If there’s one area where Poles deserves the benefit of the doubt in his first year as GM, it’s with the offensive line — you know, since he was an offensive lineman and all. As it comes together, focus less on the names on the back of the jerseys and more on how the unit is coming together within the new scheme.
- I was a little surprised when Eberflus said Tuesday he hasn’t decided on his philosophy for choosing captains. This is a hot topic among Bears fans because Nagy’s desire to have weekly captains went off the rails a little bit in his last season as head coach.
To be clear, I prefer season-long captains, but I’m not necessarily against weekly captains if the honor is actually earned. That’s not how it was last year under Nagy. By the middle of the season, the only criteria that seemed to matter was whether a player used to play for that week’s opponent. Hell, Bruce Irvin was on the team for five minutes and was still named a captain against the Seahawks in Week 15.
To his credit, Eberflus gave a good answer on the importance of leadership: “The leadership on a football team is the No. 1 priority you have to establish. It starts with the coaches but what’s more important is the leadership in the locker room … Being a good leader is about action. It’s about doing the things that you need to do and execution on the football field first. A lot of those guys are rising to the top. I let it happen organically, just by observing it. I set the parameters and the standards of a football team, how they operate, and the guys that operate in that certainly can be themselves, no question about it. But the cream will rise to the top. It always does. My 30th year as a coach and I’ve seen it every single year. It will rise to the top.”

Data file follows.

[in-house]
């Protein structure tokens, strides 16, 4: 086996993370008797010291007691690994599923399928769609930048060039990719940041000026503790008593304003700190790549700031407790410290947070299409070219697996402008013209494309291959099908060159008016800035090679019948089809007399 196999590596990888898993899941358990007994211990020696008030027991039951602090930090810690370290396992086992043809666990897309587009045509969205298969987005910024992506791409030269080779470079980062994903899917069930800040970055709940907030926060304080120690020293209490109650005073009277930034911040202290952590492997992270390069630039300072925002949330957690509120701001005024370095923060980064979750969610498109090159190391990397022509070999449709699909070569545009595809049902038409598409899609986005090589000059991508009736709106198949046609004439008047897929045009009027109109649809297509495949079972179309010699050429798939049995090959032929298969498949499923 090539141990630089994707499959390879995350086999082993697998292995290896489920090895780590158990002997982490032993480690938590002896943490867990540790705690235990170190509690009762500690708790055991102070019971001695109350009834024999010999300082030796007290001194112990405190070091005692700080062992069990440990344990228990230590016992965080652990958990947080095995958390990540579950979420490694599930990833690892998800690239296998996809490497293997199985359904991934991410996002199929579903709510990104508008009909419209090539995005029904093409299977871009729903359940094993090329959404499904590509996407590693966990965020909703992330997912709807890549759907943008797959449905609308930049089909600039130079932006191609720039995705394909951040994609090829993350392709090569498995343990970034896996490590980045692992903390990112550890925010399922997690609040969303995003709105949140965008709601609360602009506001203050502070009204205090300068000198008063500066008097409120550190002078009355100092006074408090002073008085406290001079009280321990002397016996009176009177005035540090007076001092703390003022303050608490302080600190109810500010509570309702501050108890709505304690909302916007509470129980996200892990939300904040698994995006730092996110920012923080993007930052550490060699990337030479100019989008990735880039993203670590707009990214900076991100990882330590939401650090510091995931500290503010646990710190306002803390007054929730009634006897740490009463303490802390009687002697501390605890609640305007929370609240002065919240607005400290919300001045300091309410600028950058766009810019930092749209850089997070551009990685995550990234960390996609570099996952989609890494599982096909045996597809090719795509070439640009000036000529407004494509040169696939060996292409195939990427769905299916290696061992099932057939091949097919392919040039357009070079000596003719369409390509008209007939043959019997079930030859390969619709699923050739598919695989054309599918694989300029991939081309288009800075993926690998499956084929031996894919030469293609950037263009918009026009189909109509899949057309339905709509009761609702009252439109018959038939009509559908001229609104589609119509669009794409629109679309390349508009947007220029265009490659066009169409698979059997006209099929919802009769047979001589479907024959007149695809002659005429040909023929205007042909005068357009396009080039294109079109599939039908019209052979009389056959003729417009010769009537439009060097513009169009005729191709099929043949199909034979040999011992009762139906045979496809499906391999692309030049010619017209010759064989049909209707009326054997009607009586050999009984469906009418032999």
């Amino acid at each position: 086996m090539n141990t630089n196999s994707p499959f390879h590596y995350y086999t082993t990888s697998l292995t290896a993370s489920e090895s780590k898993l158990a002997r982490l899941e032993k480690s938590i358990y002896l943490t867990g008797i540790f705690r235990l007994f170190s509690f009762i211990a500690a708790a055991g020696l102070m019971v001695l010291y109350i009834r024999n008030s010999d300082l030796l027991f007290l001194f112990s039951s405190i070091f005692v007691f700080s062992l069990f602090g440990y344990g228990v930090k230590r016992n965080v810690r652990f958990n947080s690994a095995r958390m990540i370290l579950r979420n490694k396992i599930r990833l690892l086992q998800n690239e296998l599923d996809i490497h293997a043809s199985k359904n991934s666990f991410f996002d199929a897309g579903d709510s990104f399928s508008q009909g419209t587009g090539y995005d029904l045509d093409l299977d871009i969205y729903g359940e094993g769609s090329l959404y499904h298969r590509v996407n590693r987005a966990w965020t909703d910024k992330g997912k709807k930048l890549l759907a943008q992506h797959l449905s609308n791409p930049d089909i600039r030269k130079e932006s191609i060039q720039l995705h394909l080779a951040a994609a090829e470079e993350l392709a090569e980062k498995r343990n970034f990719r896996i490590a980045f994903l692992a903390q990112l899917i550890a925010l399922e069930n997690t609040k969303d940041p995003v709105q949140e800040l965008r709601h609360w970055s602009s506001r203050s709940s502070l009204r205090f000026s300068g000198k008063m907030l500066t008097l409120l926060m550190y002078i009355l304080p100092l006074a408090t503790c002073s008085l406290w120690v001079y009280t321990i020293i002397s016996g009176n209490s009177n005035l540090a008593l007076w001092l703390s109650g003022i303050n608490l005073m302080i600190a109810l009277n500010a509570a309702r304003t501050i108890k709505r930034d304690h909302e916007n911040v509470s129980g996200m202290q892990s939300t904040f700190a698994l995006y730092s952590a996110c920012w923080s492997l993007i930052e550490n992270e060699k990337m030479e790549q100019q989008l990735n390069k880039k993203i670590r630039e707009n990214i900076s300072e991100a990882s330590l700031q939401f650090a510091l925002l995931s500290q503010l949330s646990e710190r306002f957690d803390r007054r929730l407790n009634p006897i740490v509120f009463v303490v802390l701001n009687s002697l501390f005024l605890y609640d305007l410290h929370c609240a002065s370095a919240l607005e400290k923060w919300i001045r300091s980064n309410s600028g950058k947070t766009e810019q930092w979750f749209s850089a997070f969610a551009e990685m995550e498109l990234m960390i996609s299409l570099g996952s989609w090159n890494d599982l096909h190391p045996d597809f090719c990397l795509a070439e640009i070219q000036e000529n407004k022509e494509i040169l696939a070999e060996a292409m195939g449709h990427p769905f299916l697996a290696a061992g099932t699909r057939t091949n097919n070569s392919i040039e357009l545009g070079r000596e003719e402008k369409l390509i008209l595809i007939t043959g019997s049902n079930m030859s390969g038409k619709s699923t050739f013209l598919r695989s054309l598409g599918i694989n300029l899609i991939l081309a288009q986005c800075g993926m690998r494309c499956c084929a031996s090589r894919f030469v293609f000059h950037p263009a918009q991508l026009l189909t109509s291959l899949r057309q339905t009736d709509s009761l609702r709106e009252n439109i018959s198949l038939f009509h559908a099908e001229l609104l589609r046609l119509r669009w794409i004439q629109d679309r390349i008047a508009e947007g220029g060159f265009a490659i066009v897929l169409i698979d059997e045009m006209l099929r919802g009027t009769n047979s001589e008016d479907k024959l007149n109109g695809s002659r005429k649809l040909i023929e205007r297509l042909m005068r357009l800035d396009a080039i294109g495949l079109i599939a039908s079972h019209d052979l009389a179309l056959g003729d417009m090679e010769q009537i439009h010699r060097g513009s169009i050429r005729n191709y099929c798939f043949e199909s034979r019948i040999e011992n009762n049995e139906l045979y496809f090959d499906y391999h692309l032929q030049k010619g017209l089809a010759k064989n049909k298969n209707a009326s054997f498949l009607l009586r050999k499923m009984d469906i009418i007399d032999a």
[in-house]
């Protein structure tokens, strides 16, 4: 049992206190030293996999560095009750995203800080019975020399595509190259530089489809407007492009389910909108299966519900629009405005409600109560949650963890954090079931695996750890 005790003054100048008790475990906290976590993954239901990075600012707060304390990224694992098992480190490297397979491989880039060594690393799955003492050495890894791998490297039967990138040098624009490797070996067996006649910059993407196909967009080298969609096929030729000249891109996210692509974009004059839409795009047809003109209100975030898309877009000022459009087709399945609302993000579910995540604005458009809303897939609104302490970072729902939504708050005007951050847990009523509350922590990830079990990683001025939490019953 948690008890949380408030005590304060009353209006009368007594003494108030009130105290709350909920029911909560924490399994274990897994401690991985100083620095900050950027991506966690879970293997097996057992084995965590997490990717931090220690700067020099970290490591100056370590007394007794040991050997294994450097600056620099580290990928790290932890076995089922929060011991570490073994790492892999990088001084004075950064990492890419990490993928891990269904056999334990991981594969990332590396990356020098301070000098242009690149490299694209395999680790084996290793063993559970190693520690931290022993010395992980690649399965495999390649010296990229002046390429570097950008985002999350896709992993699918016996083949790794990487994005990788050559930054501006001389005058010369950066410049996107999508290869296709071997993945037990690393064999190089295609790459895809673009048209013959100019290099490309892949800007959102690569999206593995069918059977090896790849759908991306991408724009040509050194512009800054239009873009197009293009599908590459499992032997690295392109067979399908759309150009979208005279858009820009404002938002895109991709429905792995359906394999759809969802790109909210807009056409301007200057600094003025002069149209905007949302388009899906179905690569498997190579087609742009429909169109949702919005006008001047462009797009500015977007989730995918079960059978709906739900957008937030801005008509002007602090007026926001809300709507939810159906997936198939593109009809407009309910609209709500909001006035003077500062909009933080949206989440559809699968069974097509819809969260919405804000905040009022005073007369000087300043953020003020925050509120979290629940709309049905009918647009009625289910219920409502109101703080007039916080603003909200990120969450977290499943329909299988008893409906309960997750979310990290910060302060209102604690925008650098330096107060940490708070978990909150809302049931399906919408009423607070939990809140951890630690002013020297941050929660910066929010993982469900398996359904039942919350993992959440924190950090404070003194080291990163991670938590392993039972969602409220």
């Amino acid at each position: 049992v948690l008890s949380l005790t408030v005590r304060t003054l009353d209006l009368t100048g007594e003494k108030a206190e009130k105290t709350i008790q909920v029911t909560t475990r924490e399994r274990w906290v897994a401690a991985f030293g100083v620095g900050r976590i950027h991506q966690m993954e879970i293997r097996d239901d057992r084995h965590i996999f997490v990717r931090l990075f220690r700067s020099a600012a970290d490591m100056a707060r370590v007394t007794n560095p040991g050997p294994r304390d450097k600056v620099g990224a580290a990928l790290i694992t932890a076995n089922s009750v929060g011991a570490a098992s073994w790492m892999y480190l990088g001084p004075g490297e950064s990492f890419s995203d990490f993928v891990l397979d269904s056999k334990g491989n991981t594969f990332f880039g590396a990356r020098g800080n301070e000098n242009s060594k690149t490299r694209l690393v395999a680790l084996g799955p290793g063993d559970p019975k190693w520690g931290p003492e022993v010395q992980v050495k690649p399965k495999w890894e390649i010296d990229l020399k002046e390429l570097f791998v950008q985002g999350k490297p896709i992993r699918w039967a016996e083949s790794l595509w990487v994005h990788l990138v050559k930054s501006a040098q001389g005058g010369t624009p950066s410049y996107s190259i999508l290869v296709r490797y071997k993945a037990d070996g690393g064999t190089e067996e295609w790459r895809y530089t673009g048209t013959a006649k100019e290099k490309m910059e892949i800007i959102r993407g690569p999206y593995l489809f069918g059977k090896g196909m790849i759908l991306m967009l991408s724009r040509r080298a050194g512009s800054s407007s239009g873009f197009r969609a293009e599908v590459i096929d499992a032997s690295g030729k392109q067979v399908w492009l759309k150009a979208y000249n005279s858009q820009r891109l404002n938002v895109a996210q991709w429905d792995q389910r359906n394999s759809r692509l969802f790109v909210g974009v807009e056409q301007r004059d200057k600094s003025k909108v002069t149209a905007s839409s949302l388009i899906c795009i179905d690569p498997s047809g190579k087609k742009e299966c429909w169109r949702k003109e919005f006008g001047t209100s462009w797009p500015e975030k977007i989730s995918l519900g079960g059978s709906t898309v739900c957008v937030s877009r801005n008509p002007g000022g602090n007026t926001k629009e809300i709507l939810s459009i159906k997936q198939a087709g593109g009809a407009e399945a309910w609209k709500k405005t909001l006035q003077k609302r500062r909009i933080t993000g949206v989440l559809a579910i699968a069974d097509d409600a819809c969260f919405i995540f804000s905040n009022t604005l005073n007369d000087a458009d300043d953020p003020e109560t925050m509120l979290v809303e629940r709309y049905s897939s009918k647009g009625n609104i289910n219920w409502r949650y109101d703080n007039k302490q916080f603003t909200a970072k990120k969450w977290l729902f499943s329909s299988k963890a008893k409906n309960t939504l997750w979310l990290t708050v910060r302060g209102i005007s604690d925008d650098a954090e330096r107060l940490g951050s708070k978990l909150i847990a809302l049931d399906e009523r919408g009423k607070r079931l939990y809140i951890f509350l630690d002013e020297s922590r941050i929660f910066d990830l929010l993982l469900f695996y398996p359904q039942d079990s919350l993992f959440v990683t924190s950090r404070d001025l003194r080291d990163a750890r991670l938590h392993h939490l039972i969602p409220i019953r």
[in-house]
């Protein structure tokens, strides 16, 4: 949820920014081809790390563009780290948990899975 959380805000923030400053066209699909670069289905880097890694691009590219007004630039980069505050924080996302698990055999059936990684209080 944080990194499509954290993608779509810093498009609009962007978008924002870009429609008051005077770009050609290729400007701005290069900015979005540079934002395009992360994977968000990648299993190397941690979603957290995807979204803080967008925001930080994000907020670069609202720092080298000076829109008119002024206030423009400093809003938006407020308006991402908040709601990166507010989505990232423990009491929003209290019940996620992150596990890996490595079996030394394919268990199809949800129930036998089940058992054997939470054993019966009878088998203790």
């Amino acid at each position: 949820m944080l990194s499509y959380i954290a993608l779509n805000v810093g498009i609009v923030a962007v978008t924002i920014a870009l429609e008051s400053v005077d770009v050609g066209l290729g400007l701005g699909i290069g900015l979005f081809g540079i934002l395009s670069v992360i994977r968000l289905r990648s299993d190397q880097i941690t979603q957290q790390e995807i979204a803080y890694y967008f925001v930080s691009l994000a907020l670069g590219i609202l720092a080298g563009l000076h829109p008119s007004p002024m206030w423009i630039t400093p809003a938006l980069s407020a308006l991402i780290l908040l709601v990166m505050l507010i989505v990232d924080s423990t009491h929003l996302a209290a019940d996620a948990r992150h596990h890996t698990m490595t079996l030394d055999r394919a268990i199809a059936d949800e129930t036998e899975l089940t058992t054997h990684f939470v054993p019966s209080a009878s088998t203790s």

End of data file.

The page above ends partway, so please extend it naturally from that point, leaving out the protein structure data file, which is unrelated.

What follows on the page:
- Eberflus is not optimistic about holding joint practices against another team during training camp and I’m not terribly surprised. The preseason schedule didn’t really cooperate. The Bears’ first preseason game is against the Chiefs and Andy Reid is notoriously against joint practices because he’s worried about giving away secrets. The second game is in Seattle — perhaps the toughest place logistically to temporarily move an entire training camp for a week. And the third preseason game (in Cleveland) is probably too late on the calendar.
“I’m in a conversation with one (team) right now and that might come up,” Eberflus said. “I’m not going to say their name but we could potentially do one but I don’t foresee it happening right now.”